Residents described the situation in St Ives as "absolute madness"
Residents in popular resorts have said they are "too scared" to go food shopping because of visitors pouring down narrow streets and ignoring social distancing.
On social media locals have described some Cornish resorts as being "absolute madness," and "Benidorm on steroids".
Street marshals have been patrolling hotspots giving social distancing tips.
Visit Cornwall advised people to plan ahead and change plans if resorts were busy.
Some people in Perranporth say it is the busiest they have ever known it
St Ives resident Claire Harris, 37, said her family was "too scared to go food shopping".
She told the BBC she had banned her children from the main shopping street and harbour front because of the crowds and said this was "the general consensus among friends".
Jonathan Pitts, who like Ms Harris manages holiday lets, said: "Sadly I think a lot [of tourists] have the same attitude - that they've come to escape it [Covid-19]."
Claire Harris said her three children were currently banned from St Ives' main street for their safety
Vicky White, from Newyln, said: "It makes me very uneasy to go out with my two young kids. The pavements have been bustling.
"It is sad for residents to not be able to enjoy where they live."
Many Perranporth residents said they felt ousted from the town's convenience stores, some of which were overwhelmed by groups of shoppers.
One woman in her 60s who wanted to be known only as Linda, told the BBC she had complained to the head office of one of the stores.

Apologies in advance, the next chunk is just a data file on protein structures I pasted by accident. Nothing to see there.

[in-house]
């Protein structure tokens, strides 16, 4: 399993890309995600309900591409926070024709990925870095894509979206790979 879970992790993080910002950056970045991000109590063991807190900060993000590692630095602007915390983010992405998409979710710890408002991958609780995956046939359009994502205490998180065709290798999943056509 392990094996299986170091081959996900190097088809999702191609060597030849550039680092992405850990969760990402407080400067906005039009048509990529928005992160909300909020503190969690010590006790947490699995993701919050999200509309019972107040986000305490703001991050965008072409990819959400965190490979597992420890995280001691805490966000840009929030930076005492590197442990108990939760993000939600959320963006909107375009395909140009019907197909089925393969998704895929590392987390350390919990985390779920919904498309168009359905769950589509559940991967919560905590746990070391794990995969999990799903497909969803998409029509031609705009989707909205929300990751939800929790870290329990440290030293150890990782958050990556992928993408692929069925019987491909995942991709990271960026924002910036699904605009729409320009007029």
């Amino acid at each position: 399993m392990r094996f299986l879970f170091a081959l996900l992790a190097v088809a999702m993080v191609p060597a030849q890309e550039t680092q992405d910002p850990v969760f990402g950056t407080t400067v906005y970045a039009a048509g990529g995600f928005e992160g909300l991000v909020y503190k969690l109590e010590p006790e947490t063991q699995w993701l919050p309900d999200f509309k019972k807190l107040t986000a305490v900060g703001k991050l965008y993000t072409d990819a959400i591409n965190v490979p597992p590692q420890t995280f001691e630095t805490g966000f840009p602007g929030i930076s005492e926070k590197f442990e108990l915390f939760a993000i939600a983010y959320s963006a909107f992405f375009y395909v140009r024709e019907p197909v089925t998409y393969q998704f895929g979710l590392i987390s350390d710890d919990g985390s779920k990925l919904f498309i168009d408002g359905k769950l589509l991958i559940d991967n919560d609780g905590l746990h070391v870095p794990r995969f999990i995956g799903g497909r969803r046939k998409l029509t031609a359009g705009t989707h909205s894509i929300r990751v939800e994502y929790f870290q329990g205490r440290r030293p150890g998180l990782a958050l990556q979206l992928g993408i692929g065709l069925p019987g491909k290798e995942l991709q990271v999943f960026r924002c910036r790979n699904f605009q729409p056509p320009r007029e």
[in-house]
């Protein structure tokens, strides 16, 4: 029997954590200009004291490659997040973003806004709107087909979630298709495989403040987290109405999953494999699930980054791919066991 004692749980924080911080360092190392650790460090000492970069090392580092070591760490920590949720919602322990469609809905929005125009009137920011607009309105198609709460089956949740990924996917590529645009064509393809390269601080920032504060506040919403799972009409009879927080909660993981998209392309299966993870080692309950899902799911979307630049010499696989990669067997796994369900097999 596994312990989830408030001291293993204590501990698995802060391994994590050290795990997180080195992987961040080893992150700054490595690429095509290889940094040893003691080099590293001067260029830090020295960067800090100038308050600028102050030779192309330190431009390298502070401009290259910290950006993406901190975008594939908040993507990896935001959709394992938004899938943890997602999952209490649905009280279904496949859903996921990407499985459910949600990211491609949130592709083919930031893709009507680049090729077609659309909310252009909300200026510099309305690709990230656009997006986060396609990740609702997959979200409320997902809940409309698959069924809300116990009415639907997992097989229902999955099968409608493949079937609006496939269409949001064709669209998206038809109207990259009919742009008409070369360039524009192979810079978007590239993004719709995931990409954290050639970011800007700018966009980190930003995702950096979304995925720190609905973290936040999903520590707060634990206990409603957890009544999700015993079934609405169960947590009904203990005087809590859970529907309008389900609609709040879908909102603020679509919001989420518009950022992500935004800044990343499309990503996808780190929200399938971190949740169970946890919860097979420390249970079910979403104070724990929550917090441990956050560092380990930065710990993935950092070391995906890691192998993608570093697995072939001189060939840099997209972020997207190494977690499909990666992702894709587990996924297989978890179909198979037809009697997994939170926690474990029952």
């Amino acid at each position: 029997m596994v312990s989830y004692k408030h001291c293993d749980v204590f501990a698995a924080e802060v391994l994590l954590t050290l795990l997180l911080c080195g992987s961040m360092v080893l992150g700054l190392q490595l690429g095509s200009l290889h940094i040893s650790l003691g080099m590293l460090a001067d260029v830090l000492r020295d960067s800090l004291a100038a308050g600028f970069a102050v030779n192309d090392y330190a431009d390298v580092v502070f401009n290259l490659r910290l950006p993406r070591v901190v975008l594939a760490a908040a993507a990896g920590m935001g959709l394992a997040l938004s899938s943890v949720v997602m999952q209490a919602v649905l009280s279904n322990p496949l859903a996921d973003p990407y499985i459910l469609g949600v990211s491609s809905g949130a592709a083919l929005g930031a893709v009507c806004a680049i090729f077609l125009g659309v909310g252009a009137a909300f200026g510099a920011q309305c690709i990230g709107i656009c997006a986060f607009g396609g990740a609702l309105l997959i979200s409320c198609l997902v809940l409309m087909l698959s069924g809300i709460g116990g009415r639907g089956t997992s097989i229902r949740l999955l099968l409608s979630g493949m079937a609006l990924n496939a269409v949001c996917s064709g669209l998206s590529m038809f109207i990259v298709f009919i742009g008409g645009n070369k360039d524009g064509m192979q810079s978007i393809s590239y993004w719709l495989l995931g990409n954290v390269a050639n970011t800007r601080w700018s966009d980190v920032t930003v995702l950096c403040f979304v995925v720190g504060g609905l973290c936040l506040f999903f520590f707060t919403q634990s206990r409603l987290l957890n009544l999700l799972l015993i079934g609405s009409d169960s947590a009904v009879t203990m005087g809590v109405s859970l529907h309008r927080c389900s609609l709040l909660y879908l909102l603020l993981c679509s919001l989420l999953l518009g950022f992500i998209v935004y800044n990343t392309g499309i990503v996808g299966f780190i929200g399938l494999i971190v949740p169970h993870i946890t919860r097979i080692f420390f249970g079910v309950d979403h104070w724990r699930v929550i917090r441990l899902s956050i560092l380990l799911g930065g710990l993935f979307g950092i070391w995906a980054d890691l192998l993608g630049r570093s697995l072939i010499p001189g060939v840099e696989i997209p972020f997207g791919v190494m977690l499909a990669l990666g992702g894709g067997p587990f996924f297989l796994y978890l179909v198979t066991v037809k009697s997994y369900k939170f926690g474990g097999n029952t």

Staff members said on Facebook's Perranzabuloe Community group they faced an "unreal" amount of abuse from customers for trying to comply with measures in store.
Vicky White, a young mum from Newlyn, said she did not feel safe taking her children out
Royden Paynter, harbour master at Mousehole, said: "Suddenly we've been hit with a stampede.
"Everybody is a bit more stressed this year - they don't move out of your way".
But Adrienne Munday, a small business owner there, said Covid-19 concerns had been "over dramatised" in the media and most people were delighted to welcome back the "summer buzz".
Jake Diviney, 21, from Bedford, said it was "busier than expected" but he had felt completely safe on holiday in Perranporth
An extra £500,000 was given to Devon and Cornwall Police by the local Police and Crime Commissioner Alison Hernandez in July to help communities manage the pandemic this summer, enabling the introduction of street marshals.
Some Cornwall residents said they were 'delighted' to see their towns thriving again
There were 20 confirmed cases of coronavirus in Cornwall in the week up to 26 July, a rise of 14 from the previous week.
A Cornwall Council spokesperson said: "To help guide people in city and town centres we have marked 'keep right' walkways and put up signing, and there are street wardens on hand to offer advice.
"Cornwall Council will continue to monitor congested sites and provide signs and marshals where they may help, but we ask everyone to be considerate of others and follow public health guidance to help reduce the risk of transmission."
Malcolm Bell from Visit Cornwall said: "It seems busier than ever but we are actually below the normal peak levels".
He advised people to "plan ahead and be prepared to change your plans when volumes of people make social distancing difficult".